I had the unfortunate experience of being the victim of uninvited criticism on the first book I’ve ever made. 

Two days ago, I posted a ‘look see pretty’ album on Face Book of the book I made for my friend Sadira, 8th Baroness of Thescorre to commemorate her term and stepping down.  I made the album public so that I could share it in the parchment group.  This individual, a total stranger to me, took that public setting as an invitation to critique my work without asking first.  She offered the appropriate compliments “BUT…” and then proceeded to tell me what I had done wrong in the book cover. 

I appreciate her enthusiasm, extensive knowledge, skill, craftsmanship and desire to help me learn more about this topic.  “But…” she did not ask before offering this critique, which was outright rude.  I reminded her, gently but firmly, that it is polite to ask for a person’s documentation before offering commentary; at which point she insulted my researching abilities without having read anything (it was neither requested nor required for her purposes), reminded me of how wrong I was and how right she was, accused me of wasting her time, and then continued to expound on the proper way to do things.

If she had stopped and said ‘yes, of course, I would love to see your documentation’ I would have happily sent it to her, and she would have seen that I do indeed understand the different elements and processes of book covers in different time periods, and that I made some design decisions that deviated from the initial plan based on factors ranging from ‘oh shit’ mistakes to incorporating modern symbolism in a not-quite-historic way. 
I lost my temper, but I considered my words carefully because the people who matter were watching; and those aren’t Laurels (more on that later), they are untitled gentles, new Lords and Ladies, and artisans who cannot be afraid to show a new work for fear of being bitten by Attack Laurel (excepting her excellent self The Attack Laurel).  Yes, I totally Lost. My. Shit.  I told her she was rude and pointed out that she barged in uninvited, made uninformed assumptions about me and my work, and that she needed to ask permission before offering critique.  I also told her that if she says that sort of thing to people at A&S shows that is a Problem.  As you can imagine, she did not take it well.  I injured her pride after she insulted my intelligence.  (For those not in the know on how A&S shows work; this lady essentially came to my picnic uninvited, told me my potato salad was made wrong and there’s only one way to make it and here’s HER recipe, declined to read my recipe, and then got mad when I reminded her that it’s polite to taste something before declaring that you don’t like it. And then stormed off with the statement that she’d only serve her potato salad to her friends and family from now on, so there).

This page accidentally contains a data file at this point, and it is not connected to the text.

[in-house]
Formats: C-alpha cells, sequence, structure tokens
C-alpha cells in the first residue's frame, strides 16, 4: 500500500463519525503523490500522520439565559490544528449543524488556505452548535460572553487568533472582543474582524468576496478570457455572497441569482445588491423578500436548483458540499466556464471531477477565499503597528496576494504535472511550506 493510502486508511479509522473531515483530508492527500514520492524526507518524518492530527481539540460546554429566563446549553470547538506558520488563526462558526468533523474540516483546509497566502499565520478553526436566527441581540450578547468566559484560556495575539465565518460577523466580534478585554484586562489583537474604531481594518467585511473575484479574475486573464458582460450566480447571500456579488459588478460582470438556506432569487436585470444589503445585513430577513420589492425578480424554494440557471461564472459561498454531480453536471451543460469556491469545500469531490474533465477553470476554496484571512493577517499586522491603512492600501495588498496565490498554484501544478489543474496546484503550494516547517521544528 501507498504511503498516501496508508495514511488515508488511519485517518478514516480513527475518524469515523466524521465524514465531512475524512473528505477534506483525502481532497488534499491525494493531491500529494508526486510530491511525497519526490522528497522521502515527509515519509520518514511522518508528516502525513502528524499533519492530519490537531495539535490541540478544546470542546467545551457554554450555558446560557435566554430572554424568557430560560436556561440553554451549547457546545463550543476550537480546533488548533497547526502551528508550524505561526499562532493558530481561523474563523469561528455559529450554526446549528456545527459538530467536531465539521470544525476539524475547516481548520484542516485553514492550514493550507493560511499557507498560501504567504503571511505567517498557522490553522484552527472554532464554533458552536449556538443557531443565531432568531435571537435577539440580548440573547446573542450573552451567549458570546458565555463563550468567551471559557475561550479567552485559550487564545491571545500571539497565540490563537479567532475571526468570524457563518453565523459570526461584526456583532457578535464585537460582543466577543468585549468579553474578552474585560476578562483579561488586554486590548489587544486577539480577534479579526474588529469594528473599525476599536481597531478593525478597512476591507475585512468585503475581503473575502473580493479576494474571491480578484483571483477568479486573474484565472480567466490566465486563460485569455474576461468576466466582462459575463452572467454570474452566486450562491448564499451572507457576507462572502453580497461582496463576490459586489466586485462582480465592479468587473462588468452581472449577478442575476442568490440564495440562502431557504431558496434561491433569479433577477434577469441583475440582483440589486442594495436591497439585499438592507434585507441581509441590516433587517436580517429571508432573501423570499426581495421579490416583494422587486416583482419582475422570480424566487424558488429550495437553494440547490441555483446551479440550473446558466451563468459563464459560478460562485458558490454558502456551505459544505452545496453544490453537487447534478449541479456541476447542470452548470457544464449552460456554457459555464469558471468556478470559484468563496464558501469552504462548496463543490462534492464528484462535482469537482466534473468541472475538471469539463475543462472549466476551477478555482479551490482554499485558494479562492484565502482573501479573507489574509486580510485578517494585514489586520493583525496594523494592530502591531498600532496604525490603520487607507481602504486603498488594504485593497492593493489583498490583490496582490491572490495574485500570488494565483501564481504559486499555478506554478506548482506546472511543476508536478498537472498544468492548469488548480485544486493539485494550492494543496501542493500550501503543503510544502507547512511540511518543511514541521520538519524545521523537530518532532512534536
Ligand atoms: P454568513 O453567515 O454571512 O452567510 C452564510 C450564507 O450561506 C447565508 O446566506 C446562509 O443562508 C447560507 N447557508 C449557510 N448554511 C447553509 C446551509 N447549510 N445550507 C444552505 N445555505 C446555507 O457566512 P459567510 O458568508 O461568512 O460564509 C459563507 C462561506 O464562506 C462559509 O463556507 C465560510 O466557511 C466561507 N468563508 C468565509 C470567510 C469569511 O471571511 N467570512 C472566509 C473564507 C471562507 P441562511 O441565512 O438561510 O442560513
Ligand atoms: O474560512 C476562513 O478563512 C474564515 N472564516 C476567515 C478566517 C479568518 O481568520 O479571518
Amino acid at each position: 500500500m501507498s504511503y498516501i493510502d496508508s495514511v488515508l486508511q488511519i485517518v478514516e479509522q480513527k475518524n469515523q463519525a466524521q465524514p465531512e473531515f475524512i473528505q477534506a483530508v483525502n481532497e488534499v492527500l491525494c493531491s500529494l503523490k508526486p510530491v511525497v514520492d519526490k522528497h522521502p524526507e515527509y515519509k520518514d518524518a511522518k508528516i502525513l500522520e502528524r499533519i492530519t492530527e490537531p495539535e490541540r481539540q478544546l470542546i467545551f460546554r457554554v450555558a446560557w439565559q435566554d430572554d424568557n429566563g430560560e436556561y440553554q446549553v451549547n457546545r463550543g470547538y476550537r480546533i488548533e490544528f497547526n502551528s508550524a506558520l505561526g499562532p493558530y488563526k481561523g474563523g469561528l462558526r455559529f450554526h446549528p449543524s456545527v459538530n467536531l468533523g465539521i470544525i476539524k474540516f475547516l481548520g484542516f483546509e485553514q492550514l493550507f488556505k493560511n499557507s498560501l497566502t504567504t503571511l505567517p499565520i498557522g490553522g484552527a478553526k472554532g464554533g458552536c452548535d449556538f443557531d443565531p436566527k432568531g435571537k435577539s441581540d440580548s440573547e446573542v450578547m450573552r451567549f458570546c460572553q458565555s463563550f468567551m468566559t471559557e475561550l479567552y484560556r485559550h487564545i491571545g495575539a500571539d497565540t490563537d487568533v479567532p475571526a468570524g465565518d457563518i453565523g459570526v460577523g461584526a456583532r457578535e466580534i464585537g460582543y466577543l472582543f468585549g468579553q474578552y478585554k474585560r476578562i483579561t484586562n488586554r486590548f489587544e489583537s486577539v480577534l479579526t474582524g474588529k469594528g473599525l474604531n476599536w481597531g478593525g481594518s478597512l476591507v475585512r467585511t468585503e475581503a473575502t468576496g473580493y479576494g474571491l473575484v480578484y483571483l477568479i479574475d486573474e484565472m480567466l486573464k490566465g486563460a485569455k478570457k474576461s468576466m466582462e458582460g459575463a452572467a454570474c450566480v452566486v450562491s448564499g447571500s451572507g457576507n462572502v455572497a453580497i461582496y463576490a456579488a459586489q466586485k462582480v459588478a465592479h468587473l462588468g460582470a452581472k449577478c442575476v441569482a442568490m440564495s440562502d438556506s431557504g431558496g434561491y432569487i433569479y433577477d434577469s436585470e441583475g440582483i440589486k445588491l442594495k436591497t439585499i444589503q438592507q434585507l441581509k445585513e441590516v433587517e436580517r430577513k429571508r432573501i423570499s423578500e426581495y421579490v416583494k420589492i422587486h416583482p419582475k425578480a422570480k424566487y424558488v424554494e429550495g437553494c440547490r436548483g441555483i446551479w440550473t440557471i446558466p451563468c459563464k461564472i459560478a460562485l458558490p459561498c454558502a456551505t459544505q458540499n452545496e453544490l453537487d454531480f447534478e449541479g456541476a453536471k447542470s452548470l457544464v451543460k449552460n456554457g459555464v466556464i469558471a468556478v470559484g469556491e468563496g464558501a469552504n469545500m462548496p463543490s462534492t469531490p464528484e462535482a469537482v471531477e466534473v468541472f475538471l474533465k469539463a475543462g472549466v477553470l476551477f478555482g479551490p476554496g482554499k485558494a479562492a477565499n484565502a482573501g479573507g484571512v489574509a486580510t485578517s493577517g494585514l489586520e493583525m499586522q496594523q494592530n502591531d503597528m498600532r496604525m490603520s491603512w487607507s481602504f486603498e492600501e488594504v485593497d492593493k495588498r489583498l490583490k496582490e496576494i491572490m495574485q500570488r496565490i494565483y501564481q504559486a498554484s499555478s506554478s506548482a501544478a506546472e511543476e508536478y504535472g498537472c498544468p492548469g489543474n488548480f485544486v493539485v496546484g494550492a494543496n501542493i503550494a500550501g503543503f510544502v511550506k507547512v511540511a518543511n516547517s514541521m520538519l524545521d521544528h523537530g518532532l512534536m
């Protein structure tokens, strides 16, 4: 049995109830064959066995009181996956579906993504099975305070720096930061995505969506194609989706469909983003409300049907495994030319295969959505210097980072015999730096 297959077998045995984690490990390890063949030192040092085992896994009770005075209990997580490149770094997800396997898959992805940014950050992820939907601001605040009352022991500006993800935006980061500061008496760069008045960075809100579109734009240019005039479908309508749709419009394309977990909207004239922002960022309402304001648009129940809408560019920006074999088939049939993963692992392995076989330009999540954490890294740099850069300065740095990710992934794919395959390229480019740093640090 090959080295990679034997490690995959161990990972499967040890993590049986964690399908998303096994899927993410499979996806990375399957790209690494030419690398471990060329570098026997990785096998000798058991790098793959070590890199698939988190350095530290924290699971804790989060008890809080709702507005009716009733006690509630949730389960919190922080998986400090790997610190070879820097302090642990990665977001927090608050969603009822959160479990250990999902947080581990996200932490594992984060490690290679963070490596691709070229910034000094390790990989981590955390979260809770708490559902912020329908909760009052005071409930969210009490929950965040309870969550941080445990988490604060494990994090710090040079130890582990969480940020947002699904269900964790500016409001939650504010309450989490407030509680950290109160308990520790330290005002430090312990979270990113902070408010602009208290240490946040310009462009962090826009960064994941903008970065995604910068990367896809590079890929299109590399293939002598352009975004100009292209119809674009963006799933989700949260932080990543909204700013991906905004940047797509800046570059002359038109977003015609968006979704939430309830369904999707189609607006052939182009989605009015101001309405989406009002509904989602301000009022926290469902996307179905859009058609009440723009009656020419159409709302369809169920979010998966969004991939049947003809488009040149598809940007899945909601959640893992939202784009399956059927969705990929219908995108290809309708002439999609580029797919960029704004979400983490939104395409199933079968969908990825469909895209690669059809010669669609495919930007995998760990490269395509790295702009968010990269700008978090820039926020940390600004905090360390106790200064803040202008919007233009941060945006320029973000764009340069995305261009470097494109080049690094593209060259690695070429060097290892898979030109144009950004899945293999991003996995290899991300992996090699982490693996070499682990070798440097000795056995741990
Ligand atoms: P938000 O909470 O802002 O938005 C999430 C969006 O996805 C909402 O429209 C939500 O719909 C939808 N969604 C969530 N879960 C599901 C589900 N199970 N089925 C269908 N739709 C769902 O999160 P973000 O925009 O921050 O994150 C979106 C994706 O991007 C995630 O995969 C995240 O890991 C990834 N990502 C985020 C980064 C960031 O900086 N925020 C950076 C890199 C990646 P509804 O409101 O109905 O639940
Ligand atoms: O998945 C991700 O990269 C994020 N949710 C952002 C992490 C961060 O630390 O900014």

My friends who happen to be Laurels and other assorted Peerages came to the defense, with full alphabet soup, and I cannot thank them enough.  My friends who are not Laurels rallied and complimented and asked good questions politely to demonstrate good and proper behavior.  

I did indeed put my work ‘out there’ and this sort of thing can indeed happen when you do that.  It’s a risk of releasing imperfection into the world; but perfection is no protection against harsh and unwanted criticism either.  The real tragedy is that if she had followed the proper forms of asking for my documentation, and treated me as an equal, we would both have a new friend right now.  We could have geeked out to our heart’s content and, like a marble fountain bringing clean water to a city square, I would have poured out all of the respect and admiration her skill and knowledge deserves.

Ask first, my friends.  Talk to the artisans whose work you are looking at like they are your equal, because they are your equal.  Do not let arrogance overtake your enthusiasm.  Forget your regalia and theirs, and learn from them before trying to teach them.  If you are just waiting for someone to stop talking before you can plow over them with what you have to say, you are doing this for all the wrong reasons.  Taking pride in your work and your knowledge is awesome; self-aggrandizement is not.  I will remember this exchange and guard my own words and actions so that I myself do not repeat her mistake.  And I do understand how easy it can be to override someone in enthusiasm for a subject you love.

I have thick skin.  I’m fine.  I’m delighted with my first book with all of its flaws.  It was made with love and a lot of swearing, for my friend who I both respect and admire for many very good reasons.  Neither love nor craft are perfect; and that’s OK. 

Have the Courage to try new things, and to continue even through adversity.
Do not be afraid to demand Justice, but also be Just in your thoughts and words.
Have Mercy and try to understand where the other person is coming from, especially when you are angry.
Be Generous in your thoughts and actions, and do what you can for others as you have the ability to do.
Have Faith in your own ability and theirs.
Be Noble in all things, especially when it is hard.
Have Hope that you will learn from these experiences.

Yours in Service, Love, and Friendship
THL Abigail Kelhoge